All sides of Prop J: Campaigns have long history with Del Mar revitalization efforts
By Claire Harlin
If Del Mar residents somehow failed to catch wind of the city’s proposed revitalization plan — a 250-page development blueprint called the Village Specific Plan (VSP) that’s been in the works for years — they’ll likely hear about it now.
Only two days after the council gave final approval of the VSP, sending it to the Nov. 6 ballot as Proposition J, organized campaigns emerged on both sides of the debate. But this division of the community, which opponent Hershell Price fears could be “hard to put back together,” didn’t completely start with the VSP that is currently on the table.
In 2009, the city made a revitalization attempt with the formation of the Ad Hoc Form Based Code Committee, which sought to rezone property by property, creating a master plan that would take into account factors such as view protection, noise and traffic — a change from traditional zoning that just focuses on building elements like height, floor-area ratio and setback. The committee’s members spent well over a year collecting data on every property in Del Mar before the city decided to change direction and start drafting a VSP.
But four of those committee members — Howard Gad, Nancy Sanquist, Kelly Kaplan and Al Corti — kept working on revitalization as vocal residents whose unyielding dedication showed through their participation in workshops and feedback at council meetings. Now, they’ve created the FOR Del Mar’s Future campaign, which consists of about seven paid staff members and seven volunteers and is steered by the consulting services of Tom Shepard & Associates. Shepard, a Del Mar resident, was also successful in his direction on two other major local projects: Garden Del Mar and the Del Mar Plaza.
Kaplan said her work on the Form Based Code Committee not only led to her fully-informed support of the VSP, but also made her realize that Del Mar is in critical need to develop — and develop as soon as possible.
In a Sept. 12 kick-off event for the campaign, proponents said one of the main focuses will be to combat misinformation about the VSP and present the facts. FOR Del Mar’s Future campaigners will be mailing brochures, going door-to-door talking to residents and putting signs in windows.
“People have to be informed to support something,” said Kaplan. “It’s easier to say ‘no’ than to say ‘yes,’ and we are the ones with the uphill battle.”
Meanwhile, the Save Olde Del Mar Committee has come forth, and it’s headed in part by Dave Druker, who was on the City Council for eight years and left his seat as mayor in 2008, just before the form-based code approach was set in motion.
“As I was leaving the council, I warned the council about the over-development of Del Mar,” said Druker, who at that time only wanted to create a specific plan for the City Hall site, not the entire commercial zone. The Save Olde Del Mar Committee has nine members on it, and that includes five former mayors. They plan to put up yard signs and talk to neighbors, but are trying to raise money that will allow more mobilization.
“This is grassroots, not professionally run,” said Price. “It takes funding, and you can’t get your message out without funding.”
Price’s opposition dates back to the earliest talks about raising the height limit from 14 to 26 feet on the west side of Camino Del Mar. His position that increasing height goes against the vision of the 1976 Community Plan was his initial reason to get involved on the Planning Commission, which he served on for eight years. He’s now steering the Save Olde Del Mar campaign alongside Druker, and said they will be working as hard as possible to send the message that the VSP is flawed in that it decreases traffic lanes while increasing development, among many other points.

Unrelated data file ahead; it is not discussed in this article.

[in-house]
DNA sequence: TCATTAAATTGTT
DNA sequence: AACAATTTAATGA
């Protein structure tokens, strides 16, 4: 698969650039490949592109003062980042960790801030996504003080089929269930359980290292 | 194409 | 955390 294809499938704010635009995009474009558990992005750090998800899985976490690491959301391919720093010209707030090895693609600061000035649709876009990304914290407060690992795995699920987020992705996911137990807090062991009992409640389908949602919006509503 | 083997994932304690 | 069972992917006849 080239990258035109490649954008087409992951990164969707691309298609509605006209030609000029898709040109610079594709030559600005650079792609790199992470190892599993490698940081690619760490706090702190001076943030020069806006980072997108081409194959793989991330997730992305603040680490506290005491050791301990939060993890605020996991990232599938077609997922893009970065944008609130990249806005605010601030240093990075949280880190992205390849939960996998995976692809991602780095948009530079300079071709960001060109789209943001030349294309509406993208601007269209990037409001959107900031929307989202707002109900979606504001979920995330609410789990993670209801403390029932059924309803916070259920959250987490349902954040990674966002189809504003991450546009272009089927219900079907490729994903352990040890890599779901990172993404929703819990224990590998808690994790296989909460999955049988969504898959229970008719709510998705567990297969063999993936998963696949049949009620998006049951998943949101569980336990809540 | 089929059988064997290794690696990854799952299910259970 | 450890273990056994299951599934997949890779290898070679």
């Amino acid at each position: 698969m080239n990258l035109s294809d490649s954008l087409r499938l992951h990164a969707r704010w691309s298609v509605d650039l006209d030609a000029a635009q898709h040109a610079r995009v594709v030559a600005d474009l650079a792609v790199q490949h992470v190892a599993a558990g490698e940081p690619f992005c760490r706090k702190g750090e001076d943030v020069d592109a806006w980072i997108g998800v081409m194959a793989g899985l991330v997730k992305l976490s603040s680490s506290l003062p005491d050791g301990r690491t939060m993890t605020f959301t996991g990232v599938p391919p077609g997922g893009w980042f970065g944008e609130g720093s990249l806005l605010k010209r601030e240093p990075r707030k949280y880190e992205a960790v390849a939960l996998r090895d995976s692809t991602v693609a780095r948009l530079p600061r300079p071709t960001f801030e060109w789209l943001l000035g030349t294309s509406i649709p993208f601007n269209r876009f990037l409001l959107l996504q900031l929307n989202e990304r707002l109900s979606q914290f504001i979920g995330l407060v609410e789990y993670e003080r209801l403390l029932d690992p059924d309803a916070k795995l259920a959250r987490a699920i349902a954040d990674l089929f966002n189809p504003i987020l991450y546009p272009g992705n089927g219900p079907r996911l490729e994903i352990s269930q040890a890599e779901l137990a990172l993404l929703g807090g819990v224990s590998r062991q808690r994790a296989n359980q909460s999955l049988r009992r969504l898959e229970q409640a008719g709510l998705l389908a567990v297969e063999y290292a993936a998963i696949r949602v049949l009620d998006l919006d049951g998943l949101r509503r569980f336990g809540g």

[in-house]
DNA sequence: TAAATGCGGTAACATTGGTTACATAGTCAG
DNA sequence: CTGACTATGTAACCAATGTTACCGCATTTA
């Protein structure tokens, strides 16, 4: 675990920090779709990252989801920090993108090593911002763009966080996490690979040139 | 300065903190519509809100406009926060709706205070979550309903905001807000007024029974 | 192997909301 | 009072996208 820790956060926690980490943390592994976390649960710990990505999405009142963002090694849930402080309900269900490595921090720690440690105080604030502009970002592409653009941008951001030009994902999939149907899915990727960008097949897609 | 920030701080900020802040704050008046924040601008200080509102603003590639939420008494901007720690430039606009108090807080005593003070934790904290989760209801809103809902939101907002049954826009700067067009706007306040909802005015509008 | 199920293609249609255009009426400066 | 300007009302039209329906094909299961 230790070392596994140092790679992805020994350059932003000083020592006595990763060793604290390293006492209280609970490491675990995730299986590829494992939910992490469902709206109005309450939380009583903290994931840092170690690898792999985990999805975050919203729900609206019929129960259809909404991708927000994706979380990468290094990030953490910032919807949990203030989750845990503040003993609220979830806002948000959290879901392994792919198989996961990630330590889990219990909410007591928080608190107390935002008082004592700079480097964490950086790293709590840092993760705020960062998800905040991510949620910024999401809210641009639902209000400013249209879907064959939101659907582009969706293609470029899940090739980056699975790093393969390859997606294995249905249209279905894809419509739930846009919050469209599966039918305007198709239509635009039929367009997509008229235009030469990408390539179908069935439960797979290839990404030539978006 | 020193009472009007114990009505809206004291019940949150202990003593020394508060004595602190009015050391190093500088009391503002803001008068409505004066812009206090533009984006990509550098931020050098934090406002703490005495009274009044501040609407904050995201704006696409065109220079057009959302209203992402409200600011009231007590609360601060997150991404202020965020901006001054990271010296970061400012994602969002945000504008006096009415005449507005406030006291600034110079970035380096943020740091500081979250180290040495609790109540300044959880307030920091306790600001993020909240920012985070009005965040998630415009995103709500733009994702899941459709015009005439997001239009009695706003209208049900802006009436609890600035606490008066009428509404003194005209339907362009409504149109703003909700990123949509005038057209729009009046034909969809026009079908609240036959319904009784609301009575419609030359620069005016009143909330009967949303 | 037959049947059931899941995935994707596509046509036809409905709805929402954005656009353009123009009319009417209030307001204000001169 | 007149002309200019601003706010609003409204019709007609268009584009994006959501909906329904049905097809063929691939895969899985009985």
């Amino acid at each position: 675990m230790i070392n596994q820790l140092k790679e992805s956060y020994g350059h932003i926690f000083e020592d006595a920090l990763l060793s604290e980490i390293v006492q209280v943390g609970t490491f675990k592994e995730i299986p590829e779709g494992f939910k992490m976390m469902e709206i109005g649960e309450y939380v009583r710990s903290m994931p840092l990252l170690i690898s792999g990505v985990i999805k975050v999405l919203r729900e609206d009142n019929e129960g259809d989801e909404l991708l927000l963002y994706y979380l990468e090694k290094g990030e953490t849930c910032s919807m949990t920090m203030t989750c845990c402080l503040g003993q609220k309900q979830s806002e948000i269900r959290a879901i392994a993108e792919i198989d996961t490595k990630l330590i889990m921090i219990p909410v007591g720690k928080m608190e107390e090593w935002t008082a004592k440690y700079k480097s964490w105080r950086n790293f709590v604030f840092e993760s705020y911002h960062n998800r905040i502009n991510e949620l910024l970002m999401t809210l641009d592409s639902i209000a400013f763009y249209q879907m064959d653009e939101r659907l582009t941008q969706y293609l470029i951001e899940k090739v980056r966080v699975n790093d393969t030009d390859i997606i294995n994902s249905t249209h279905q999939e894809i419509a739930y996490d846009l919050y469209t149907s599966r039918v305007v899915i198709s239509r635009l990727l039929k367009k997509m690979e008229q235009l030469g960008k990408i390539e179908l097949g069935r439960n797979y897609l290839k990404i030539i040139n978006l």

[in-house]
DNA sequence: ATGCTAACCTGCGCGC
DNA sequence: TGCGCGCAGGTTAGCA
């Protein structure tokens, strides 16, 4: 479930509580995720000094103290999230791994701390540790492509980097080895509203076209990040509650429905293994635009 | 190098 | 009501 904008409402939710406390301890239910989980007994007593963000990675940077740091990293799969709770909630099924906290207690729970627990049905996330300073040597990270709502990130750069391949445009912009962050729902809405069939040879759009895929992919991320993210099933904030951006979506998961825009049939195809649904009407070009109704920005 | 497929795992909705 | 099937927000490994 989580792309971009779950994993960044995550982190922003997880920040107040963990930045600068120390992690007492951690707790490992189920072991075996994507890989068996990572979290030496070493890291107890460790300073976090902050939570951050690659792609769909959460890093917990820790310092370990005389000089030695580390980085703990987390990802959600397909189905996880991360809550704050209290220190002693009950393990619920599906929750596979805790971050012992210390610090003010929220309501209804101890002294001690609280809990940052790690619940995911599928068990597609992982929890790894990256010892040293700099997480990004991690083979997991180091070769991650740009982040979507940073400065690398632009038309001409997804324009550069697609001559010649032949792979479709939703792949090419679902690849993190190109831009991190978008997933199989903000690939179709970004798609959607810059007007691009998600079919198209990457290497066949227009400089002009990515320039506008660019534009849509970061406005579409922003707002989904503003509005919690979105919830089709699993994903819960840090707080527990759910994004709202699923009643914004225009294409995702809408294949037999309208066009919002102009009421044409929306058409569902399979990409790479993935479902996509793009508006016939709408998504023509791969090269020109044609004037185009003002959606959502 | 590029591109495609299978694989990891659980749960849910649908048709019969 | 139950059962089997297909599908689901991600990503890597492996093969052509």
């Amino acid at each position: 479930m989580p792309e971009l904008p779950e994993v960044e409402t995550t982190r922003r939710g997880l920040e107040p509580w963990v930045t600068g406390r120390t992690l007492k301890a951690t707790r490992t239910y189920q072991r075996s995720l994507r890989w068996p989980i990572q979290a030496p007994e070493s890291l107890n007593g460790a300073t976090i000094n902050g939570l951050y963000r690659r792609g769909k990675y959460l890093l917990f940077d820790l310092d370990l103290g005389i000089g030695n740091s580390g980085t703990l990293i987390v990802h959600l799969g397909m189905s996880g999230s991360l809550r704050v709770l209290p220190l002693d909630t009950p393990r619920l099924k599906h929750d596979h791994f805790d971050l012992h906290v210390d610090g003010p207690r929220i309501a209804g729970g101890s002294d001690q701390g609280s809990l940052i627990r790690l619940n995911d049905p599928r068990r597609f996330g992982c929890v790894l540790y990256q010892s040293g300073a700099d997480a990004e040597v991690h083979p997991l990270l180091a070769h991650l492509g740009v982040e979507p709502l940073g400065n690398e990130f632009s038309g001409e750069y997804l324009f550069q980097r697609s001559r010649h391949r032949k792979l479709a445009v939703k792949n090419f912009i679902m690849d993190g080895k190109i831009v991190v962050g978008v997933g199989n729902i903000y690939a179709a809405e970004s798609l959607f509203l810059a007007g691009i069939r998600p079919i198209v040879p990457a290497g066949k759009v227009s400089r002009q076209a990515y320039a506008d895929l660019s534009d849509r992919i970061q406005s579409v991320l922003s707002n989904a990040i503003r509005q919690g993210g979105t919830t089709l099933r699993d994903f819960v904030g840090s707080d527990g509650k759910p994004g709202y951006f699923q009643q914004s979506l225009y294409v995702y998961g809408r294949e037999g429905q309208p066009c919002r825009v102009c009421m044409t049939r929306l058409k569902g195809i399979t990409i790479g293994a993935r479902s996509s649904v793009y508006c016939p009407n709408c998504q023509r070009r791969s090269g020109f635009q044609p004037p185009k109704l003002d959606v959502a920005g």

Druker said the opponents have consistently been ostracized, and while there were many city workshops that included the public, the process was not open-ended enough.
“The public was given options, but there was never an option to just develop the City Hall site, and there was never a low-development option,” said Druker. “We believe we were shut out of this process all the way through.”
‘Stuck in between’
There’s a prominent part of Del Mar that would be highly, if not most, effected by the proposed measure, but it’s somewhat on the sidelines. That’s the business community.
Every downtown Del Mar business would be effected by construction if Prop J passes, with some seeing it as worth the pain and others not. Likewise, it’s the businesses who will reap the benefits of the VSP if it proves successful.
But the many business owners who aren’t Del Mar residents don’t get a voting say in the matter, and even those who are may see it as detrimental to get involved.
Americana Restaurant owner Randy Gruber is a longtime resident of Del Mar (and a voter), but he said doesn’t want to take sides because he fears he will upset his loyal customers, many of whom are local.
“Del Mar has it’s own way about politics and I try to stay out of that,” he said. “I definitely think it’s going to heat up a bit, although I haven’t seen much yet.”
When it comes to the issue itself — Prop J — he said he and other business owners he has met with feel like they are “stuck in between.” While he has concerns about construction and the traffic element of the VSP, such as the single lanes and roundabouts, he does want to see revitalization in Del Mar.
“I don’t know what the consensus is going to be,” he said. “Some people think this is the best thing since apple pie, and some people think this is terrible.”
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